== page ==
More than 500 dockers at Liverpool Docks voted 99% to strike on Monday, with 88% of the votes cast, against the Mersey Dock and Harbor Company’s (MDHC) offer of a 7% payout. Their concerns came true. The company, despite being owned by giant Peel Group and his MDHC, where he reports a profit of over £30m in 2021, has refused to make near-inflationary wage deals.
Unite reports that employees will also go on strike against “companies that have not implemented the promised salary review.” [in 2021], last occurred in 1995 and failed to reach agreement to improve the shift rotor. “
Unite voting for the same dock’s 60 engineering staff closes on August 24th.
About 60% of UK container traffic would be affected if Felixstowe and Liverpool dockers took industrial action at the same time.
Unite stepped in again, appealing to employers to avoid the strike. Bobby Morton, Unite National Officer for Docks, immediately called for new negotiations and warned: Provide rewards that meet member expectations. “
As a testament to its goodwill, the union has sat down in the controversy in Liverpool despite overwhelming orders by workers, without naming a date for the strike. ‘s container docks outages is firmly on the MDHC,” he said. He pleaded that the company “needs to get a deal.”
A dock strike centered around key chokepoints in the UK and European economies will be dealt with with all the strength of the nation. The Conservative government is preparing a series of anti-strike laws, including the implementation of minimum service laws in ‘critical industries’. It has an Operation Yellow Hammer plan ready for a hard Brexit, including deploying police and troops to deter mass strikes and control “civil unrest.” The document made particular reference to the sensitivity of British infrastructure such as refineries.
Barring token criticism, Labor fully supports the Tory party’s class struggle agenda.
Dock and other major infrastructure workers cannot successfully counterattack while being held down by Unite or other unions. We must look to build a general committee headed by This commission will be able to connect and prepare the fight in the ports with millions of other workers who are fighting against their employers and governments. general strike.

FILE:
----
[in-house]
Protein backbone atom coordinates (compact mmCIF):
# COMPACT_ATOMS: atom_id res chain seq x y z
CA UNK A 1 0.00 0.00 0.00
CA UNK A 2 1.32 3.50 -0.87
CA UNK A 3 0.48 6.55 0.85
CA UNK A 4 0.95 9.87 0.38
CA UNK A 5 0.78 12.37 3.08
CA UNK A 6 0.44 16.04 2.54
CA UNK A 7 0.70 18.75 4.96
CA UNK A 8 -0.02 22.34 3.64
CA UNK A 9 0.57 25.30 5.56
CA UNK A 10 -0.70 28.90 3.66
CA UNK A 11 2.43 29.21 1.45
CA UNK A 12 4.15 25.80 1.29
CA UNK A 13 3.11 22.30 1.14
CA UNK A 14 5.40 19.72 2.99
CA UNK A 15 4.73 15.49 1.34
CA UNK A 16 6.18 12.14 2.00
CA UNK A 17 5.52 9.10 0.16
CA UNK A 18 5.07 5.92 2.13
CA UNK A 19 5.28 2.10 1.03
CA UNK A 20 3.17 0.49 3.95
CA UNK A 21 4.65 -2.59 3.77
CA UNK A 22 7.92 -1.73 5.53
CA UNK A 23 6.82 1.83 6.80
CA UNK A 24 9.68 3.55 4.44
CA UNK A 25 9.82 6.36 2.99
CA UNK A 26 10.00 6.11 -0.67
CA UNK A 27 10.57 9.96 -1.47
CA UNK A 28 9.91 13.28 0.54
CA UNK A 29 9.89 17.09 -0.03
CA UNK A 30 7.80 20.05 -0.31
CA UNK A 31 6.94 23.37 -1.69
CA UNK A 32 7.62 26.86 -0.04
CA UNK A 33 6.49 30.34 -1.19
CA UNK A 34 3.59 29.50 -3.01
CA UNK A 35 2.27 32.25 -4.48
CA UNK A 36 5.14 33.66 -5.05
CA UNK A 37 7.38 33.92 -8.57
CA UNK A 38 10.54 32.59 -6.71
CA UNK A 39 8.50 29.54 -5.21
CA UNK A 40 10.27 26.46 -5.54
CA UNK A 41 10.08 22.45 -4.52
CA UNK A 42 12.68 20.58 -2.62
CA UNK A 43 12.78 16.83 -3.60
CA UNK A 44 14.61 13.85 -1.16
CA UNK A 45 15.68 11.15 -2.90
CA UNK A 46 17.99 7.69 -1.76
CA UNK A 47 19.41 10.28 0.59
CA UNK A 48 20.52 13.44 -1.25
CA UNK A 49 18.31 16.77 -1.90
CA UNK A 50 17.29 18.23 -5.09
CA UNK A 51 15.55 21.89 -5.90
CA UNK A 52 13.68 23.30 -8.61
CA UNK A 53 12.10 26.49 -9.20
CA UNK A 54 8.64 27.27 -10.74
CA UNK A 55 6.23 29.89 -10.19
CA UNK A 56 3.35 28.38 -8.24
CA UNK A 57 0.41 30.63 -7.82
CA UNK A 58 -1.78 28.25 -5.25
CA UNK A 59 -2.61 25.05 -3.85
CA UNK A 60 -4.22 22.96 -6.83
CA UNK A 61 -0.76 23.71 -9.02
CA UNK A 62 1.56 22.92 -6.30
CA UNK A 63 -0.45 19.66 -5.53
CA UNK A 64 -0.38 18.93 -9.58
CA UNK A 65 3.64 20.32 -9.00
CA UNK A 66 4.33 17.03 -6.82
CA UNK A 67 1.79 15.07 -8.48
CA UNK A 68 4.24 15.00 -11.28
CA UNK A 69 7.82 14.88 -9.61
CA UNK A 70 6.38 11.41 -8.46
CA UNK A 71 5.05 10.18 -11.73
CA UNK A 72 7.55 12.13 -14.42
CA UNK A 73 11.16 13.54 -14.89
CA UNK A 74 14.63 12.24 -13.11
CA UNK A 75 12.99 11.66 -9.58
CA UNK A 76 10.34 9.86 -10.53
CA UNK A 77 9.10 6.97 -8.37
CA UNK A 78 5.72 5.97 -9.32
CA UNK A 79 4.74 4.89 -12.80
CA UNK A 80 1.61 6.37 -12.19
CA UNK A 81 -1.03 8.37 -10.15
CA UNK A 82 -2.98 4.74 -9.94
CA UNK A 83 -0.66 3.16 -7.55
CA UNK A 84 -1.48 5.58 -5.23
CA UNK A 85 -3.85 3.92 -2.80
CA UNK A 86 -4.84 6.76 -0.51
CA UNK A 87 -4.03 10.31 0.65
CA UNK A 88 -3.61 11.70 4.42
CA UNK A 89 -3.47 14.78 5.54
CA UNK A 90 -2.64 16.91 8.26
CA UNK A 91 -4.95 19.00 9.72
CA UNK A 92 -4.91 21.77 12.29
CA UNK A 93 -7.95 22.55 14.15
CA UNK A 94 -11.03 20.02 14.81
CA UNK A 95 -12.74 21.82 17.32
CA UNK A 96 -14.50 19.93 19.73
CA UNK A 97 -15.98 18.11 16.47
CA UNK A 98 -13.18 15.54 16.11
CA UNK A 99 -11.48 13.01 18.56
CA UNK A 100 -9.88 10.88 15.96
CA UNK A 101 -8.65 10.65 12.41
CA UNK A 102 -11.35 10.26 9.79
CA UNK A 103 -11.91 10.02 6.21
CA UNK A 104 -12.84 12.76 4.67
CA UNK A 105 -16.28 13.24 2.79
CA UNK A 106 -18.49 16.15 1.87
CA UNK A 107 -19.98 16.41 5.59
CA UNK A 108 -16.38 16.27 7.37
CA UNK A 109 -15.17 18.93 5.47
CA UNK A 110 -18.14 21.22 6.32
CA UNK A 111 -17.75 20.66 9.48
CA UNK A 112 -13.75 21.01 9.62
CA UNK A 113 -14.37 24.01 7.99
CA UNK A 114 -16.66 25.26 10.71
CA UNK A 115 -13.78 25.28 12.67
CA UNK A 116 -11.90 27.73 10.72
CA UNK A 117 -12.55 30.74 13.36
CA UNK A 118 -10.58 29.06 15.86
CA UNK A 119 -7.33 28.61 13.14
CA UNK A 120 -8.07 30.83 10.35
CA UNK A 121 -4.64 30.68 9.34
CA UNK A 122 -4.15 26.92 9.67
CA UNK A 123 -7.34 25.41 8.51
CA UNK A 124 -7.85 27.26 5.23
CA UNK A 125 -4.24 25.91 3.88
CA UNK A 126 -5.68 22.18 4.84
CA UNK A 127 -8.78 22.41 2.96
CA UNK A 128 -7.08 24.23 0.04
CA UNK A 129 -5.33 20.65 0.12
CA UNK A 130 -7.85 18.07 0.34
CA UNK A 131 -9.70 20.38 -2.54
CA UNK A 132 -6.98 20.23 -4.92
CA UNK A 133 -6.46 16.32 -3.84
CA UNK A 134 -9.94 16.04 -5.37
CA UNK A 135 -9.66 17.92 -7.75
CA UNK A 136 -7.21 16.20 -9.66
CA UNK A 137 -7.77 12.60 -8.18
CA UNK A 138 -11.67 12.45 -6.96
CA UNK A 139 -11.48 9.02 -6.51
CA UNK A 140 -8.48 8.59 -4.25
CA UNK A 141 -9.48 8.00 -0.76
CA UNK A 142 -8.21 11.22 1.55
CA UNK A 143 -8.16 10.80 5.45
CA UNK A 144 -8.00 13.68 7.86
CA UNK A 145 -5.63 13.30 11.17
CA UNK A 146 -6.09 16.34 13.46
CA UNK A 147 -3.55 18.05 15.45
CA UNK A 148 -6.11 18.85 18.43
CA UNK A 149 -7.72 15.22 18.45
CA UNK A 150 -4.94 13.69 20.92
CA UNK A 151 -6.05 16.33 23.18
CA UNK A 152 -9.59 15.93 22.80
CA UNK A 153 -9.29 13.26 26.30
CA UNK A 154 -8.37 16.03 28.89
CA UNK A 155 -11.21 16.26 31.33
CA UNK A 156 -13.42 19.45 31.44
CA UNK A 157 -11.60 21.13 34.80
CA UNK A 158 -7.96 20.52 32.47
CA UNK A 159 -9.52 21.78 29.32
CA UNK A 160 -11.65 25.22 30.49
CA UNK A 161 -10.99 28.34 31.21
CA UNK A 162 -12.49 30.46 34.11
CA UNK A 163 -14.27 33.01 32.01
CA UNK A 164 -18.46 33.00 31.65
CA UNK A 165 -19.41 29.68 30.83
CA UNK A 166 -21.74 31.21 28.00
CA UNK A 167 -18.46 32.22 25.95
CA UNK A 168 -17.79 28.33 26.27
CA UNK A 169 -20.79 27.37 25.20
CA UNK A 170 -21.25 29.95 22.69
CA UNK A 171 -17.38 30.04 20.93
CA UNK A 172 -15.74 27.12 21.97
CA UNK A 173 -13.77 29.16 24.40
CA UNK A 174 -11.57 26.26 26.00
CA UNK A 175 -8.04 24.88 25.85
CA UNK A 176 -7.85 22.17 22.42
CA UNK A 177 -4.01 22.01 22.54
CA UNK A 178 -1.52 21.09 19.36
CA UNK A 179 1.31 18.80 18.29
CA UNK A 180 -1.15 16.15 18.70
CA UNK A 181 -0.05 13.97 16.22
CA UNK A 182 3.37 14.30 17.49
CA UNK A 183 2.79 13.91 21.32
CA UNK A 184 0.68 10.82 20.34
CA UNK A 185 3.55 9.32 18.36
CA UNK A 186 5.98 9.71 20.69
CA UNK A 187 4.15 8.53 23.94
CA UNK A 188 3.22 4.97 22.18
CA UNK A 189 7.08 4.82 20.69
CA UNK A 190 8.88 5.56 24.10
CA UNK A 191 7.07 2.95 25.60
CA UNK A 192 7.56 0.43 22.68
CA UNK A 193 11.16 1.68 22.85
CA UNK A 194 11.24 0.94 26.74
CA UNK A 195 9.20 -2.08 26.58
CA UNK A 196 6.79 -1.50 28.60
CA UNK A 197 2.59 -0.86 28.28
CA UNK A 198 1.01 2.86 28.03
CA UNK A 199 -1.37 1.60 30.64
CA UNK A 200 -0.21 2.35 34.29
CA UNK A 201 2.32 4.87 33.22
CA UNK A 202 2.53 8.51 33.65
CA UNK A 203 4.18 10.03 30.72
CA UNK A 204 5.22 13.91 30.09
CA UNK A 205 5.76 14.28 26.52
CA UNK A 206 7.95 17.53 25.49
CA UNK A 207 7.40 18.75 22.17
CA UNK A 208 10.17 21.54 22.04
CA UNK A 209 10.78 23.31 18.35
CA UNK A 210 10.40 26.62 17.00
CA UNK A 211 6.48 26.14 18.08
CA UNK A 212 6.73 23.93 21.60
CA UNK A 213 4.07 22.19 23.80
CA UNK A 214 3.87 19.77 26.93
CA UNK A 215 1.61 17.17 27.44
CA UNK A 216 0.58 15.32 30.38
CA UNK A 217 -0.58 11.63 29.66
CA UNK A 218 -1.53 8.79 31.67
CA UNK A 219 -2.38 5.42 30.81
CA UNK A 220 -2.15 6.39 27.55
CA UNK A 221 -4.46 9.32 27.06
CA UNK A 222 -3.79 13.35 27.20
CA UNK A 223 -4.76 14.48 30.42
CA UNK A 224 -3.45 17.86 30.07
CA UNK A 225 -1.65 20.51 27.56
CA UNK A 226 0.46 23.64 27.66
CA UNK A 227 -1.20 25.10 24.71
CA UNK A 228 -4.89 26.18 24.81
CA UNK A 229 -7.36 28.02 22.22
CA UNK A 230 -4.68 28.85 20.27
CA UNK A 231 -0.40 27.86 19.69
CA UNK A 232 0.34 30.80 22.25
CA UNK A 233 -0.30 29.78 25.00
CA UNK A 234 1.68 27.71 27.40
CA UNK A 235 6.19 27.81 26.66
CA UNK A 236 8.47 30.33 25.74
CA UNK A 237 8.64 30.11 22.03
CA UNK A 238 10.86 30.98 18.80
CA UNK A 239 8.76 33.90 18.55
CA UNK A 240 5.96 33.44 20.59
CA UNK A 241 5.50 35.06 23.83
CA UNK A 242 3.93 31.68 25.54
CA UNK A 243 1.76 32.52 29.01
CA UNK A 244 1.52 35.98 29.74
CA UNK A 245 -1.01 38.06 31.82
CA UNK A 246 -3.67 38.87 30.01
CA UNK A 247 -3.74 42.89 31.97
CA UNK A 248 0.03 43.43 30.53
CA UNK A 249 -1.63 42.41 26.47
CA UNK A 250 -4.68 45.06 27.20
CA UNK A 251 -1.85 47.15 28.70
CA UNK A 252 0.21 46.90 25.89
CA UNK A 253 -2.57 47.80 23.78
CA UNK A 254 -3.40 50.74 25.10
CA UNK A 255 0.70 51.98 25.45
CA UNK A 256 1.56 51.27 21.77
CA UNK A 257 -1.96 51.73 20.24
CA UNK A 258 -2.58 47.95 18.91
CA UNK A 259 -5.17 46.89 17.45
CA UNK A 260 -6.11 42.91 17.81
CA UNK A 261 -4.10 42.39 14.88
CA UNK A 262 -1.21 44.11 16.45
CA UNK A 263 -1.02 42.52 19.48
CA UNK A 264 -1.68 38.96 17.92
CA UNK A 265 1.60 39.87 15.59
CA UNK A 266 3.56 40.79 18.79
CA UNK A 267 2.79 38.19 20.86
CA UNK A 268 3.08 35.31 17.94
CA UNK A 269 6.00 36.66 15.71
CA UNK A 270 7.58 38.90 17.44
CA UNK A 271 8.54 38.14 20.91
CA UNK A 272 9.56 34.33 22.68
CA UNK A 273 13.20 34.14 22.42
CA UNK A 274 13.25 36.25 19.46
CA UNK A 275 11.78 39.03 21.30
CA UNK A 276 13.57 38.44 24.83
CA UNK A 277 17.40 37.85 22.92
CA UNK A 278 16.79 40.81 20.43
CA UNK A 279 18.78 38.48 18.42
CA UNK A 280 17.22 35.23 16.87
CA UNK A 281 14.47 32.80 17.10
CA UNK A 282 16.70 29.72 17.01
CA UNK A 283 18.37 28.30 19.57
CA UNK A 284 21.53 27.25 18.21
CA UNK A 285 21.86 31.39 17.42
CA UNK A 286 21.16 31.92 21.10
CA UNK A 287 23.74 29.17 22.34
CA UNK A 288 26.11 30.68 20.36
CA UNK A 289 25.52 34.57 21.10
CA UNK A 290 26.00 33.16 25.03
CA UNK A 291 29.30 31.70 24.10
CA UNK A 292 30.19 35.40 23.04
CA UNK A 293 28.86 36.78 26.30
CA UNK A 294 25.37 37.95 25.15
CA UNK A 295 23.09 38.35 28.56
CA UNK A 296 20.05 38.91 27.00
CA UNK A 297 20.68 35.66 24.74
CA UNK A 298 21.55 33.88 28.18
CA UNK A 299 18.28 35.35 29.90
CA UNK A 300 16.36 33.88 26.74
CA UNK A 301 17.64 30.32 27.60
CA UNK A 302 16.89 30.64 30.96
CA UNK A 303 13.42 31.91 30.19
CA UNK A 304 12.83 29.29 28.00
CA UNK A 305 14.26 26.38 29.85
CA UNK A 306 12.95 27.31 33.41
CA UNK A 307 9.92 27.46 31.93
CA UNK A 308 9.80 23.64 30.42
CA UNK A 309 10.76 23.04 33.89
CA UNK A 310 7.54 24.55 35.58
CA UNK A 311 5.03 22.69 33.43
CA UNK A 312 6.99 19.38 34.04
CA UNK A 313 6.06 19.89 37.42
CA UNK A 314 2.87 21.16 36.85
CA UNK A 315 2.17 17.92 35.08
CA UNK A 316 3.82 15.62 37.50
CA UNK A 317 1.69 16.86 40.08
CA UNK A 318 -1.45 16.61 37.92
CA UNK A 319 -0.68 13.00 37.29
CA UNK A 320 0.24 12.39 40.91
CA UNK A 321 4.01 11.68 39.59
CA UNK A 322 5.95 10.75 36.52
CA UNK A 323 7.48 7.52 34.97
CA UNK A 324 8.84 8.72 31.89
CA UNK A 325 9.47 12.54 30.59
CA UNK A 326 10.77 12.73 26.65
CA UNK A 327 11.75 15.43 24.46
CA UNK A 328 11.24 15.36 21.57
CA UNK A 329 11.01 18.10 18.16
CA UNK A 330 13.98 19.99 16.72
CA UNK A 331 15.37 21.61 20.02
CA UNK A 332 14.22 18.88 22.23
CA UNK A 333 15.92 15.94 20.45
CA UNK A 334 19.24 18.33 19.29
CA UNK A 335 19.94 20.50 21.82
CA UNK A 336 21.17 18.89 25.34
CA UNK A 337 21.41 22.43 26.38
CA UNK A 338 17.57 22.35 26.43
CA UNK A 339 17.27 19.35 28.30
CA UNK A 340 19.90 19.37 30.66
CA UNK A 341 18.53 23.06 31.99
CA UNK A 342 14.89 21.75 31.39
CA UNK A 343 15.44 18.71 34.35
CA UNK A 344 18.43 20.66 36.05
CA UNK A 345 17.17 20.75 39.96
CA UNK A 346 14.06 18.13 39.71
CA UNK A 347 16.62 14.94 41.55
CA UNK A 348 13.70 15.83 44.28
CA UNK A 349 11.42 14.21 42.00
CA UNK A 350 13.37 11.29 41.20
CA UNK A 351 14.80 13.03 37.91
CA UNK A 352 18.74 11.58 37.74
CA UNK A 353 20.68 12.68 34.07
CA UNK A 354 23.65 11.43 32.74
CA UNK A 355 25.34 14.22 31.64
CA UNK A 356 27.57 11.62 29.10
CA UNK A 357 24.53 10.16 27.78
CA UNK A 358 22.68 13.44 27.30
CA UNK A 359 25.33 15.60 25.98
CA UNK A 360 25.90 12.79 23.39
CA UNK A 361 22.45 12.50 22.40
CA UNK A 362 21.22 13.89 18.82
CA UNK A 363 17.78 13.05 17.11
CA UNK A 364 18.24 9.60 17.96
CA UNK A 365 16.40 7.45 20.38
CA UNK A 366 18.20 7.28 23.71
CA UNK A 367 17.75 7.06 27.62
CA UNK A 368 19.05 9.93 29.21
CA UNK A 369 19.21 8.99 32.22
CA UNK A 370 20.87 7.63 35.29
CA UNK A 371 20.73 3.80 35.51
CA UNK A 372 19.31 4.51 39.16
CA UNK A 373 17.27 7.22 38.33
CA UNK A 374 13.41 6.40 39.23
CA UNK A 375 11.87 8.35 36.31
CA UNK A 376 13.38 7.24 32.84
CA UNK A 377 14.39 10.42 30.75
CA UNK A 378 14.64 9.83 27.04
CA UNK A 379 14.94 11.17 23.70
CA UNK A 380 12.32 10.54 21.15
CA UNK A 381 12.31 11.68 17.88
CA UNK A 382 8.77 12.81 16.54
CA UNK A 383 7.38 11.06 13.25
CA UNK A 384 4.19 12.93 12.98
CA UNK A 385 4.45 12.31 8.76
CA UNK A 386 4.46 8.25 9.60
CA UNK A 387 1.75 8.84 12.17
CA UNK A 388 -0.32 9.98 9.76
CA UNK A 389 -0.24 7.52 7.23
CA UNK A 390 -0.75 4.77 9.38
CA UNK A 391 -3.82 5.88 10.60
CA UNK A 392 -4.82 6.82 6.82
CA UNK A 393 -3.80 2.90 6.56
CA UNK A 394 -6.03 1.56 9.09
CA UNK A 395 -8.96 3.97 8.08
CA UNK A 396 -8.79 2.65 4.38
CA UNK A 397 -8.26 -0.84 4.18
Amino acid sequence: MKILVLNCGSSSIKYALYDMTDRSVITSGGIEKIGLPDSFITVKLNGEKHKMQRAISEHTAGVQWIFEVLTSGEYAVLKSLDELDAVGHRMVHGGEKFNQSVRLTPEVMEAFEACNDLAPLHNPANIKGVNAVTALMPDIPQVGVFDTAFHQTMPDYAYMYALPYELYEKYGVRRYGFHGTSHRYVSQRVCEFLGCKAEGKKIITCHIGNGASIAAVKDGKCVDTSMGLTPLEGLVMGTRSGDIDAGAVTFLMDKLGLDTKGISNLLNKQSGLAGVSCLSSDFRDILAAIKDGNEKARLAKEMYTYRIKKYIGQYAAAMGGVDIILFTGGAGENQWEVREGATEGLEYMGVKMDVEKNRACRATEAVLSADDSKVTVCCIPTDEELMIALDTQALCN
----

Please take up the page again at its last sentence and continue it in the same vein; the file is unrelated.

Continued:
Their most powerful allies are brothers and sisters from all over the world who face the same attack. Ports are important hubs of globalized production, connecting workers around the world.
The sharpest business observer is acutely aware of this possibility.Article roadster, which published an article Wednesday read by “thousands of cargo professionals and shippers”, said Felixstowe’s agent contact said “the mood is optimistic by the day that the port will return to normal after the strike.” It is no longer,” he reported. Our owners are concerned that the threat of further industrial action will continue following the strike…”
The article states: roadster 2M partners Maersk and MSC explore options to over-ship UK imports to Wilhelmshaven and Antwerp, while Ocean Alliance understands UK cargo may be offloaded at Piraeus doing.
“Nevertheless, their options are limited and negotiations on strikes in German ports to support wage negotiations between the trade union ver.di and the Central Association of German Port Companies are nearing a settlement. Is not …
“And the court-imposed moratorium against further industrial action in German ports expires on August 26th, and the next round of negotiations will be suspended on the 22nd and will be deemed ‘significant’. In addition, Hapag-Lloyd reports that wage disputes have “severely affected the willingness of dockers to do additional shifts and volunteer work, especially on weekends.”
A joint struggle by British and German dockers will deal a heavy blow to the international working class against governments and big corporations carrying out unprecedented attacks on workers’ living standards.